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I have not played competitive chess since 1990 and I plan to start playing tournaments again. Are there any rule changes I need to know about?

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The biggest thing that caught me was the new clock "delay" style. I had to buy a new clock to be able to use mine in a tournament, after taking a break from 2000 to 2010. My old, somewhat expensive digital clock only had "bronstein", where you add time each move. The newer digital clocks all support the "delay" setting, where you can delay starting the timer each move until a certain number of seconds in. In standard USCF tournaments, they now require a 5 second delay. (I'm not sure when it was implemented, but I assume sometime between 2000 and 2010).

Aside from that, there was something about allowing the new electronic pocket devices for taking down moves. This has caused some controversy, because some of the devices can run chess engines, and can be used for cheating, so TDs and players alike should be careful to note how they are being used. I personally prefer paper.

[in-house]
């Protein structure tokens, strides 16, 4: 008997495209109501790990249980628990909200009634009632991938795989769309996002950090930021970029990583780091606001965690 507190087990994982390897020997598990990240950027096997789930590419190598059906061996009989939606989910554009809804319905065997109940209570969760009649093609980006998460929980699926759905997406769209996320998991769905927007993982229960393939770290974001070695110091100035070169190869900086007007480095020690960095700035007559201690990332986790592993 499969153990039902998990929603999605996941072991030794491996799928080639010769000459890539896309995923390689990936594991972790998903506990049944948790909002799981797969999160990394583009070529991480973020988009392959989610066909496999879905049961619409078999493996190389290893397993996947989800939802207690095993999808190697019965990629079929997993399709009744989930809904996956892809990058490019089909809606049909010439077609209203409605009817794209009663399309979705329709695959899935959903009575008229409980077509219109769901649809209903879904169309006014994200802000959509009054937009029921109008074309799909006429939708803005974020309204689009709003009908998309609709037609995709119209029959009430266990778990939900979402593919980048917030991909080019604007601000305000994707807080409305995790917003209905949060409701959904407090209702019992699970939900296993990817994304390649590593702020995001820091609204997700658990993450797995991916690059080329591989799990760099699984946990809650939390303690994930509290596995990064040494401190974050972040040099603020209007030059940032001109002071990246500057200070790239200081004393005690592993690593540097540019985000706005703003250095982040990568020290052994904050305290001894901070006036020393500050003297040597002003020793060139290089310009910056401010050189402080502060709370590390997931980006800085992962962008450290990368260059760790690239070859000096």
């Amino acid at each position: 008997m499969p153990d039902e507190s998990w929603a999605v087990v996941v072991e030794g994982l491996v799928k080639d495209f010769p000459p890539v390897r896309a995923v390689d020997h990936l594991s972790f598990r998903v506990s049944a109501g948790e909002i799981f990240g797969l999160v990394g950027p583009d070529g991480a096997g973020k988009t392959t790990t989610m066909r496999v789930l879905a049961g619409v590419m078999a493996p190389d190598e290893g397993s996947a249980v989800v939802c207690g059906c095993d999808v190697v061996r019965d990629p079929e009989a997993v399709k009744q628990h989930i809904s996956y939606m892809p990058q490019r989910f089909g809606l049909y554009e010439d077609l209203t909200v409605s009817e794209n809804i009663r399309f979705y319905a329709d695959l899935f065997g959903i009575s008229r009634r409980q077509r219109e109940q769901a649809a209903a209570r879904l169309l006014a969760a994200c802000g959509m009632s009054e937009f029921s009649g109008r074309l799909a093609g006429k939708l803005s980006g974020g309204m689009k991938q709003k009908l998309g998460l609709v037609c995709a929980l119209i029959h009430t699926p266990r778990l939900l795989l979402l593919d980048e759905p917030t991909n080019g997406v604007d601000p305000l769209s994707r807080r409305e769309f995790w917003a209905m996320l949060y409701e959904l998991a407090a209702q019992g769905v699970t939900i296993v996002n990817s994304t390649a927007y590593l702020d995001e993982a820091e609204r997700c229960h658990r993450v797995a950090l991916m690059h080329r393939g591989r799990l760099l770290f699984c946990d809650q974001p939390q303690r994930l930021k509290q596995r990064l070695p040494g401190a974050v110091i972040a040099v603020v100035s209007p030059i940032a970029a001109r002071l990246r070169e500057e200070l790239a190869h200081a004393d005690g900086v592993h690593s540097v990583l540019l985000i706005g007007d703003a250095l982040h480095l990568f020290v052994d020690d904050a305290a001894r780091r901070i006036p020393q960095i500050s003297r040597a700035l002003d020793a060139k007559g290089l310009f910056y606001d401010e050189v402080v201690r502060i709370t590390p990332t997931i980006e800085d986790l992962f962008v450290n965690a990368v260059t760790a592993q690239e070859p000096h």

There is also an entirely new method of calculating ratings, so forget what you knew from back then. (This isn't really a rule.)

Sorry if this isn't comprehensive, but hopefully it is useful.

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    Good answer, covers all the high points. Perhaps the most important rule changes is that a draw by insufficient losing chances cannot be claimed while using a delay clock. The idea is that 5 seconds per move is enough time to hold a truly drawn position. See here for basically everything you need to know about clock rules. – Andrew May 17 '12 at 14:10
  • Thanks! I guess I will need a new chess clock too. Mine is an old wind-up non-digital Jerger. – Desroska May 17 '12 at 14:38
  • The good news about that is: At least some of the clocks are getting cheaper... The new one I got is nicer, has more features, and cost less than half of the one I bought in 1997 or so. (Same brand: Saitek.) It's not a chronos though--those cost about the same as they did back then. – Eve Freeman May 17 '12 at 15:01

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